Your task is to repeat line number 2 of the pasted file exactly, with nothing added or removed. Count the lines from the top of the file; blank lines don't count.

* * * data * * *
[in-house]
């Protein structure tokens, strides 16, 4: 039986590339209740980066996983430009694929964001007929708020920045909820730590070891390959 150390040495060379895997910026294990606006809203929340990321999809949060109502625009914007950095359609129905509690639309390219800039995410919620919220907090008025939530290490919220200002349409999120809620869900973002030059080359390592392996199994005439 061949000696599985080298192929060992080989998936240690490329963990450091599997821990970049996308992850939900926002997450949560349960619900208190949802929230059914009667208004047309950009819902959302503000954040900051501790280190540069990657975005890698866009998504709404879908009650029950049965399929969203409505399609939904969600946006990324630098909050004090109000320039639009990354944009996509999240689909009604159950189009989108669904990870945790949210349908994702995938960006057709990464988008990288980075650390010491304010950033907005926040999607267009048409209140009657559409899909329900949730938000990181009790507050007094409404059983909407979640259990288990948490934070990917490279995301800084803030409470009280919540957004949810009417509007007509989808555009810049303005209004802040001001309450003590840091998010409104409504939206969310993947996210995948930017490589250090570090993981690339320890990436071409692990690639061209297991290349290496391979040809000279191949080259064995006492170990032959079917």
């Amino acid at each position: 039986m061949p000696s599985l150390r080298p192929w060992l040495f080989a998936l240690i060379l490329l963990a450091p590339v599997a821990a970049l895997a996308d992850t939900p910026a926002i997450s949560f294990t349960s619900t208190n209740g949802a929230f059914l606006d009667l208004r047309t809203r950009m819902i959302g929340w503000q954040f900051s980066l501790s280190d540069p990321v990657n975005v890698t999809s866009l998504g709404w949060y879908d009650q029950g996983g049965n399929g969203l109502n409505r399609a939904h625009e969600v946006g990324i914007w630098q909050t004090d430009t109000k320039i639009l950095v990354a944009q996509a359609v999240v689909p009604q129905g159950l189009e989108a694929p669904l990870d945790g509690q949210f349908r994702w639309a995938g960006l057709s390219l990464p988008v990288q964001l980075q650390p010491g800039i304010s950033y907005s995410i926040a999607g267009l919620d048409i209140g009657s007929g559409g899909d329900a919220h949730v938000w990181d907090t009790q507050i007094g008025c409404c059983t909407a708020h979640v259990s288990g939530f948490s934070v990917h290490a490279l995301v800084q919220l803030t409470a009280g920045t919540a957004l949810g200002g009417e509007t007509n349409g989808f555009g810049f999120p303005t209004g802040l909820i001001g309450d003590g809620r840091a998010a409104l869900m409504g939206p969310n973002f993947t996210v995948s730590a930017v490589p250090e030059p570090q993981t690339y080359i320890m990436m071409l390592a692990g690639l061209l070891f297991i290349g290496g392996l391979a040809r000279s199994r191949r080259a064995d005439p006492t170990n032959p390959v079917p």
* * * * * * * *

């Protein structure tokens, strides 16, 4: 039986590339209740980066996983430009694929964001007929708020920045909820730590070891390959 150390040495060379895997910026294990606006809203929340990321999809949060109502625009914007950095359609129905509690639309390219800039995410919620919220907090008025939530290490919220200002349409999120809620869900973002030059080359390592392996199994005439 061949000696599985080298192929060992080989998936240690490329963990450091599997821990970049996308992850939900926002997450949560349960619900208190949802929230059914009667208004047309950009819902959302503000954040900051501790280190540069990657975005890698866009998504709404879908009650029950049965399929969203409505399609939904969600946006990324630098909050004090109000320039639009990354944009996509999240689909009604159950189009989108669904990870945790949210349908994702995938960006057709990464988008990288980075650390010491304010950033907005926040999607267009048409209140009657559409899909329900949730938000990181009790507050007094409404059983909407979640259990288990948490934070990917490279995301800084803030409470009280919540957004949810009417509007007509989808555009810049303005209004802040001001309450003590840091998010409104409504939206969310993947996210995948930017490589250090570090993981690339320890990436071409692990690639061209297991290349290496391979040809000279191949080259064995006492170990032959079917």